ORLANDO: W.W. Grainger, the industrial supplies group, has successfully shown how business-to-business marketing can use deep insights and emotion to engage customers.
Victoria Morrissey, the company's director/brand strategy and advertising, discussed this topic at the Association of National Advertisers' (ANA) 2014 Masters of Marketing conference.
"We're an industrial supplier," she told delegates. "Do you know what that means? It means we don't make anything. And everything we sell you can buy somewhere else, and probably for less money." (For more, including more details of the firm's strategic focus, read Warc's exclusive report: Grainger taps the power of emotion.)
More specifically, the firm sells over a million products, be it pool tables, office chairs or batteries, and its customer base spans organisations from oil rigs and hospitals to government buildings and coffee shops.
"It's a commoditised market and … suppliers are seen as incredibly interchangeable; there's not a lot of differentiation," Morrissey said.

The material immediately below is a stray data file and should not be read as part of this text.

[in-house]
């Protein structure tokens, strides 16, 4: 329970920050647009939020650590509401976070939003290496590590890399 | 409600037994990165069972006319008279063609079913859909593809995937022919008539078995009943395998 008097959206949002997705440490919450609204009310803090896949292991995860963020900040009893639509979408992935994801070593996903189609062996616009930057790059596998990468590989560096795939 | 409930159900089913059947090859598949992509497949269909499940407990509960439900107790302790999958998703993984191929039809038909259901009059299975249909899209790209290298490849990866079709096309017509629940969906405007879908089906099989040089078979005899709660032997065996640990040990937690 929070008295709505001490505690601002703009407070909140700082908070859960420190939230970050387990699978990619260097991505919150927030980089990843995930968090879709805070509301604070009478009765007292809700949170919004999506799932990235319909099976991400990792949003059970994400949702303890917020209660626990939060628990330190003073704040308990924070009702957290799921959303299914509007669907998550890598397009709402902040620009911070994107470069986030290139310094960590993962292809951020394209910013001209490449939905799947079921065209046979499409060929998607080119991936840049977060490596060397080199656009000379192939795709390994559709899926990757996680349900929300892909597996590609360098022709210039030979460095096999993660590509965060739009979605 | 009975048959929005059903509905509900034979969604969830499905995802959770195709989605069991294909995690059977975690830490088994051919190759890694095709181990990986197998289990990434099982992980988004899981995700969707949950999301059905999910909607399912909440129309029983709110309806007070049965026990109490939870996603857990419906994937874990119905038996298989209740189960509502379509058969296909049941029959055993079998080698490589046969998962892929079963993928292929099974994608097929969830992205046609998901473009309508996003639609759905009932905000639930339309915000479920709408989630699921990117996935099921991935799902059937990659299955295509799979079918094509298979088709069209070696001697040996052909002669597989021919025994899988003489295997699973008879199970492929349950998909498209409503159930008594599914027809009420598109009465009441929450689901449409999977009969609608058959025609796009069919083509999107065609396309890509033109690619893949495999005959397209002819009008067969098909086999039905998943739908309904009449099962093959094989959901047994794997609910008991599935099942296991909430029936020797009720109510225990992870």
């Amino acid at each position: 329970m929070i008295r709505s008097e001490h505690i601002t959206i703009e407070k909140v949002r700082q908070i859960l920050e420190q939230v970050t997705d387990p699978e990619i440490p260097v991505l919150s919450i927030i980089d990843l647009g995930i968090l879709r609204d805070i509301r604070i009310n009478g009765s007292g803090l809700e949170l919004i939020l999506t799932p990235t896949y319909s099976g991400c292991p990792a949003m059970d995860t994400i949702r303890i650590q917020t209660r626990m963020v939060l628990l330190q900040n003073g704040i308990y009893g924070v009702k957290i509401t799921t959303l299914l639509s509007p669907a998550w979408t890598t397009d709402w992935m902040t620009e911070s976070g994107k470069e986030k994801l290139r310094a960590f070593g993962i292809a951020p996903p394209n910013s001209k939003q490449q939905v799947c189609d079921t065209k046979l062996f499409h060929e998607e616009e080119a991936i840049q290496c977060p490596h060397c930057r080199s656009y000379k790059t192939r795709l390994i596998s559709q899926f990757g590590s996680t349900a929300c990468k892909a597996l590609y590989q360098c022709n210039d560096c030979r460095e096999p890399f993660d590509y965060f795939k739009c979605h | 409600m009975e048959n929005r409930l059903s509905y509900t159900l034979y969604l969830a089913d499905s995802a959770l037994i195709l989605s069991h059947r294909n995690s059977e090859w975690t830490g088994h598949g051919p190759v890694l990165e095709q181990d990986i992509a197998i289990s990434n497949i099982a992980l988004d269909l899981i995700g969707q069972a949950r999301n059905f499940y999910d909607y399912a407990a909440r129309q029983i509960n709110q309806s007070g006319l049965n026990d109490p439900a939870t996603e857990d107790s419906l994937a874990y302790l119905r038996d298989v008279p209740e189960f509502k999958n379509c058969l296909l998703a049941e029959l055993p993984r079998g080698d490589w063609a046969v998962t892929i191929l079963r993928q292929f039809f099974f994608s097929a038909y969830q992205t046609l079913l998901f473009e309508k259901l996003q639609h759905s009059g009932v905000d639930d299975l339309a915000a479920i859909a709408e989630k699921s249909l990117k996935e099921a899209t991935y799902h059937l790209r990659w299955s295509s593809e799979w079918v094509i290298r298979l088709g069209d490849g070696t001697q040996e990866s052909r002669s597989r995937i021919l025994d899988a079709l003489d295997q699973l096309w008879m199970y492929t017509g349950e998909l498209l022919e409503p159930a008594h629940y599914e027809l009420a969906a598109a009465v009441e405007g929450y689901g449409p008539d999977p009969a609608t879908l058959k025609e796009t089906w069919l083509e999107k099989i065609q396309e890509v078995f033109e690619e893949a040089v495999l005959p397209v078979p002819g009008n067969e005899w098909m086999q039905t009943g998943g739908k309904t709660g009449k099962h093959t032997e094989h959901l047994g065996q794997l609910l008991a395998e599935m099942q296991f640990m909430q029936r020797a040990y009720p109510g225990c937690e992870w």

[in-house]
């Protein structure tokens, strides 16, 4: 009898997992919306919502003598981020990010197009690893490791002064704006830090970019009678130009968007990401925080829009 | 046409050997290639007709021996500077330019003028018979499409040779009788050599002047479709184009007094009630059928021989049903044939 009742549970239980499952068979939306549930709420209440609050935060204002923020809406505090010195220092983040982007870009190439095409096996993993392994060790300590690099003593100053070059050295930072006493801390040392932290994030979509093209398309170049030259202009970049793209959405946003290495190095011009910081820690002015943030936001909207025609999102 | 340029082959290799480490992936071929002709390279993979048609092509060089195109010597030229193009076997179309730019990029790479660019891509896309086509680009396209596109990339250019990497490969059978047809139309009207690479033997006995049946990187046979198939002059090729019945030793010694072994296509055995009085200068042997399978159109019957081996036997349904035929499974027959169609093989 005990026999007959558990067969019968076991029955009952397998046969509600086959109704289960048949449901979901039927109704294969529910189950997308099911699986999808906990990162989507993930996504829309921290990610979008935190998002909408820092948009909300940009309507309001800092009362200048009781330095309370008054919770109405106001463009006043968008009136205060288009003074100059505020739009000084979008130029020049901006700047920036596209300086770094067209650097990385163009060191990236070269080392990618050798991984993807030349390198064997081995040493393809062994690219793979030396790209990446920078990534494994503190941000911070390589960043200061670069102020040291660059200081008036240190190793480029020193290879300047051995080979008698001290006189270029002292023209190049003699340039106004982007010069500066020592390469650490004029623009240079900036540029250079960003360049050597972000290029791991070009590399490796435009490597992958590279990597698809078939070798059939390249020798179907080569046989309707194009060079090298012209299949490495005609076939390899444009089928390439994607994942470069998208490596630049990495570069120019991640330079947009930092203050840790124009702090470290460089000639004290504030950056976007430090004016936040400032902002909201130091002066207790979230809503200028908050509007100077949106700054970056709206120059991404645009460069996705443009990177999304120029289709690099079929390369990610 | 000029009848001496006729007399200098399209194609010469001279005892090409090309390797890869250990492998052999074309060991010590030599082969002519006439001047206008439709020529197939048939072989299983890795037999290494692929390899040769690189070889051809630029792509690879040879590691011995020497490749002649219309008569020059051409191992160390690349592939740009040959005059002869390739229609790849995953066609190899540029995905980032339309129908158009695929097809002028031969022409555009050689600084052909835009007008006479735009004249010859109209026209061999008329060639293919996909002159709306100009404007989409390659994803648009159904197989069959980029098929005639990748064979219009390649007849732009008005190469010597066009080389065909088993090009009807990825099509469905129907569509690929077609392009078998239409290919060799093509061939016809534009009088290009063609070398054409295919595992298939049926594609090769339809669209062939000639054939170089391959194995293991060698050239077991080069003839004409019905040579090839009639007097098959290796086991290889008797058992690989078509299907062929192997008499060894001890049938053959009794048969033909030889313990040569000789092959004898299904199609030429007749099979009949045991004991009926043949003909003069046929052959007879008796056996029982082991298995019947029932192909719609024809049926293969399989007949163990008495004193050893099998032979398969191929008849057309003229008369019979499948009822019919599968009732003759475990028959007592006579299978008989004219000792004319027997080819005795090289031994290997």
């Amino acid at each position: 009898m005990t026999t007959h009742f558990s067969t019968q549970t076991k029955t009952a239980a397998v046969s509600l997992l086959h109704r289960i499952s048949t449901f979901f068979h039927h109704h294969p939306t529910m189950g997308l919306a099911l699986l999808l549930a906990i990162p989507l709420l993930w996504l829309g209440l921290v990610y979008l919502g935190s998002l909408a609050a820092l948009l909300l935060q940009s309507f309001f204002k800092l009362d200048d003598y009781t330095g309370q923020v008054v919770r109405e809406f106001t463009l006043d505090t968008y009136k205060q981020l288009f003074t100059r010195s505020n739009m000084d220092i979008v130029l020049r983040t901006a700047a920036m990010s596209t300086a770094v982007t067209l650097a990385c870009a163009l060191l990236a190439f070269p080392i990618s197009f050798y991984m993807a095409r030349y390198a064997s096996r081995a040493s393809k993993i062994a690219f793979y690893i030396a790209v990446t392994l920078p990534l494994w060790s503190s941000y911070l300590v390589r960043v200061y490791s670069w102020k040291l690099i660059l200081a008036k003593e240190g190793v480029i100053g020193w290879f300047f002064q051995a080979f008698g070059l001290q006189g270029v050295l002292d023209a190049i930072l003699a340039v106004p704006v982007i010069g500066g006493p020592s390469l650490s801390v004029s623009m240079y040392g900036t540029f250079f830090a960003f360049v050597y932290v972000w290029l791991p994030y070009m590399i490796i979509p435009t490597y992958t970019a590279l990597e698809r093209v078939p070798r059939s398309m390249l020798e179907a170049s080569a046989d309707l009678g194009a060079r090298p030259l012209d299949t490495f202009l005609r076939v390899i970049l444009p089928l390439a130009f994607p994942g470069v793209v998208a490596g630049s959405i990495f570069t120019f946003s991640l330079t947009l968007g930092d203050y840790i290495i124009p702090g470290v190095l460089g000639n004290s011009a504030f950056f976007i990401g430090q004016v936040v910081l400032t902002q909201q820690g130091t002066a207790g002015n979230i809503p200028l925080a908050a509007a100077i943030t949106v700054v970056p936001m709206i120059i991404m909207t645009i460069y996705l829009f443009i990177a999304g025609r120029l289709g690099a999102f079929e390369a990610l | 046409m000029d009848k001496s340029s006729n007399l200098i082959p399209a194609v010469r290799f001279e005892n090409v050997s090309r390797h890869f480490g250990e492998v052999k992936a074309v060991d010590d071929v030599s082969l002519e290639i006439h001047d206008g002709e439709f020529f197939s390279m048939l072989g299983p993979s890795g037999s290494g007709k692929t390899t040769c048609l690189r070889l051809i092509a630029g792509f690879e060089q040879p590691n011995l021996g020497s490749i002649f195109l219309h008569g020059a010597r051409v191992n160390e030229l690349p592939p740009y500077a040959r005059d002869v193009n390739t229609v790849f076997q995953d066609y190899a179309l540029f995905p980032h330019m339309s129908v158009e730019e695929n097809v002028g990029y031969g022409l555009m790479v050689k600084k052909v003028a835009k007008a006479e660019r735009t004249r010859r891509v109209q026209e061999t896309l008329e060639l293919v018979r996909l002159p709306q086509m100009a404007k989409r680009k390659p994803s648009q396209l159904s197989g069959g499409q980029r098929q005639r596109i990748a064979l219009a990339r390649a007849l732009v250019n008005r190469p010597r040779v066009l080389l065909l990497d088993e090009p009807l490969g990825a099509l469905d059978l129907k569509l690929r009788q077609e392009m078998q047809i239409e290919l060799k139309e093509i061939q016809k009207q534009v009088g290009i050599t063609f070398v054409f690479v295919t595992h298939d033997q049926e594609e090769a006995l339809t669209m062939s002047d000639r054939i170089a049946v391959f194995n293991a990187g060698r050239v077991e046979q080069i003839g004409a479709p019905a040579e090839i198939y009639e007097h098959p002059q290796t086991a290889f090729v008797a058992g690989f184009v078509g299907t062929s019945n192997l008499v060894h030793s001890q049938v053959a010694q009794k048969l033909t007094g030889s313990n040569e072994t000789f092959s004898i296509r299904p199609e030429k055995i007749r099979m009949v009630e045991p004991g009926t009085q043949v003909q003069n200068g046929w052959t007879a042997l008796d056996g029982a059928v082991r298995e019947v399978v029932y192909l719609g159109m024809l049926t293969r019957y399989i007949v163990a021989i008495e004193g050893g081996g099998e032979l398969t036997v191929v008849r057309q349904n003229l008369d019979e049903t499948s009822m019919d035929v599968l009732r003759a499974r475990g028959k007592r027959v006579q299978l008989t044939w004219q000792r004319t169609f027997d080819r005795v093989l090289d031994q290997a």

Achieving some kind of deeper resonance in a price-sensitive world promised to be challenging and rewarding in equal measure.
Grainger's clientele were often time-poor and resistant to marketing, too, meaning they would be hard to reach and engage.
The company's research revealed that its target audience shared some core characteristics: they were problem-solvers, experts and saw themselves as "coaches" and "mentors" for junior employees.
Given their process-driven mindset, pure "squishy-emotional" messaging would not be sufficient to make an impression, Morrissey suggested.
Rather, Grainger created a series of online videos where an experienced hand taught a younger staff member the ropes, while also highlighting the obstacles its customers faced on a daily basis.
"What is more emotional than making people know that they're keeping America running and keeping people safe?" said Morrissey.
As a result, the firm witnessed an improvement in numerous key brand metrics, including those defining it as a trusted partner, not just another name on a long list of suppliers.
Data sourced from Warc